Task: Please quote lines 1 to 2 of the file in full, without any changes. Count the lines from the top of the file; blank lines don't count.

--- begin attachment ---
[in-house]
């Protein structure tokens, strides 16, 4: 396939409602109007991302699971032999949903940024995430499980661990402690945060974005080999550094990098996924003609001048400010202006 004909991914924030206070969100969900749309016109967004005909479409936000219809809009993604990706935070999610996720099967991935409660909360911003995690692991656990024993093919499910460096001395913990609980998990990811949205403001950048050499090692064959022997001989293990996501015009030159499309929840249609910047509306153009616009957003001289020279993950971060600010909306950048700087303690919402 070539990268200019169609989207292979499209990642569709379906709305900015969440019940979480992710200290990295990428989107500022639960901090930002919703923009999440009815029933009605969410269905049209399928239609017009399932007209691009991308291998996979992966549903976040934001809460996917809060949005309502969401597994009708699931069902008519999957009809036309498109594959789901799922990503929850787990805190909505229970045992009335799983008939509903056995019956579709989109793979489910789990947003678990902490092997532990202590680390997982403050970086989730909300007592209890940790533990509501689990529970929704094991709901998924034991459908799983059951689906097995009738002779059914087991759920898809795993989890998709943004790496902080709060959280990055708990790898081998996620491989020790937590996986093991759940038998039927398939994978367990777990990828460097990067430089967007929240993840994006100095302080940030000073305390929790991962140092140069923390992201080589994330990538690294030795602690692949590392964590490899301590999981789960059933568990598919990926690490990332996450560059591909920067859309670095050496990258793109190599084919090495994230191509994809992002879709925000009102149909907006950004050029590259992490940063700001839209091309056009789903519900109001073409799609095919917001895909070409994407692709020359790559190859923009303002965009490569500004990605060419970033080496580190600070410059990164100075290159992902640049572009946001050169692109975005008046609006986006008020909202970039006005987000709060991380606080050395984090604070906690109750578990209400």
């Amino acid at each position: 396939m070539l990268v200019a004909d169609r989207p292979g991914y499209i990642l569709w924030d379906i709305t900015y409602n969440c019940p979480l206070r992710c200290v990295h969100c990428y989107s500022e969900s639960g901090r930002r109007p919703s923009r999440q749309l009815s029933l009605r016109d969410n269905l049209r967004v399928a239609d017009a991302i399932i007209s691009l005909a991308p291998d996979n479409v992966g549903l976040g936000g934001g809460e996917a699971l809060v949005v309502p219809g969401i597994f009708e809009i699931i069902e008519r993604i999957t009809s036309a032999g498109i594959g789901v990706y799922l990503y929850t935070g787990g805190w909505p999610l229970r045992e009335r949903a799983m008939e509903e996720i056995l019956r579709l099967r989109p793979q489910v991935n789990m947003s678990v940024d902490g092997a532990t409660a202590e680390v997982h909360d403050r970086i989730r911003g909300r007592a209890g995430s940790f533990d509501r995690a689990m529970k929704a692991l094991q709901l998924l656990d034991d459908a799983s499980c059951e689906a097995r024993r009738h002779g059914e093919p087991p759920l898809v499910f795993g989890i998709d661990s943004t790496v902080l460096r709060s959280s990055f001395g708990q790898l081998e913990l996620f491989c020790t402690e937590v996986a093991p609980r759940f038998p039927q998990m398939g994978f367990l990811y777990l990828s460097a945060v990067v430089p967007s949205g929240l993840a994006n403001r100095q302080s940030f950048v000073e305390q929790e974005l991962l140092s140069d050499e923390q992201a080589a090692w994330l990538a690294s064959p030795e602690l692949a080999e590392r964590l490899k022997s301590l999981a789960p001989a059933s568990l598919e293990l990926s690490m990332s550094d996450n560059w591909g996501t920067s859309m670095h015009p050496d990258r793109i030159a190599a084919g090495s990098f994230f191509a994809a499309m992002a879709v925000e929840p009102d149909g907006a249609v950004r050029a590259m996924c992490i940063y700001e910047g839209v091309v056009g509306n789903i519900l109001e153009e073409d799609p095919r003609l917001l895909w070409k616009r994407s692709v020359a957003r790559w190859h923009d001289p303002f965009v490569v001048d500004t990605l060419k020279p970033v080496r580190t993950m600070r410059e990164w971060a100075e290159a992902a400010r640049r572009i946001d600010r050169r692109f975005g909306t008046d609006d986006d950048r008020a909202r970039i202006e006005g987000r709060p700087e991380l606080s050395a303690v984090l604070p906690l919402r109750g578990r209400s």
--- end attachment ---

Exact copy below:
[in-house]
């Protein structure tokens, strides 16, 4: 396939409602109007991302699971032999949903940024995430499980661990402690945060974005080999550094990098996924003609001048400010202006 004909991914924030206070969100969900749309016109967004005909479409936000219809809009993604990706935070999610996720099967991935409660909360911003995690692991656990024993093919499910460096001395913990609980998990990811949205403001950048050499090692064959022997001989293990996501015009030159499309929840249609910047509306153009616009957003001289020279993950971060600010909306950048700087303690919402 070539990268200019169609989207292979499209990642569709379906709305900015969440019940979480992710200290990295990428989107500022639960901090930002919703923009999440009815029933009605969410269905049209399928239609017009399932007209691009991308291998996979992966549903976040934001809460996917809060949005309502969401597994009708699931069902008519999957009809036309498109594959789901799922990503929850787990805190909505229970045992009335799983008939509903056995019956579709989109793979489910789990947003678990902490092997532990202590680390997982403050970086989730909300007592209890940790533990509501689990529970929704094991709901998924034991459908799983059951689906097995009738002779059914087991759920898809795993989890998709943004790496902080709060959280990055708990790898081998996620491989020790937590996986093991759940038998039927398939994978367990777990990828460097990067430089967007929240993840994006100095302080940030000073305390929790991962140092140069923390992201080589994330990538690294030795602690692949590392964590490899301590999981789960059933568990598919990926690490990332996450560059591909920067859309670095050496990258793109190599084919090495994230191509994809992002879709925000009102149909907006950004050029590259992490940063700001839209091309056009789903519900109001073409799609095919917001895909070409994407692709020359790559190859923009303002965009490569500004990605060419970033080496580190600070410059990164100075290159992902640049572009946001050169692109975005008046609006986006008020909202970039006005987000709060991380606080050395984090604070906690109750578990209400």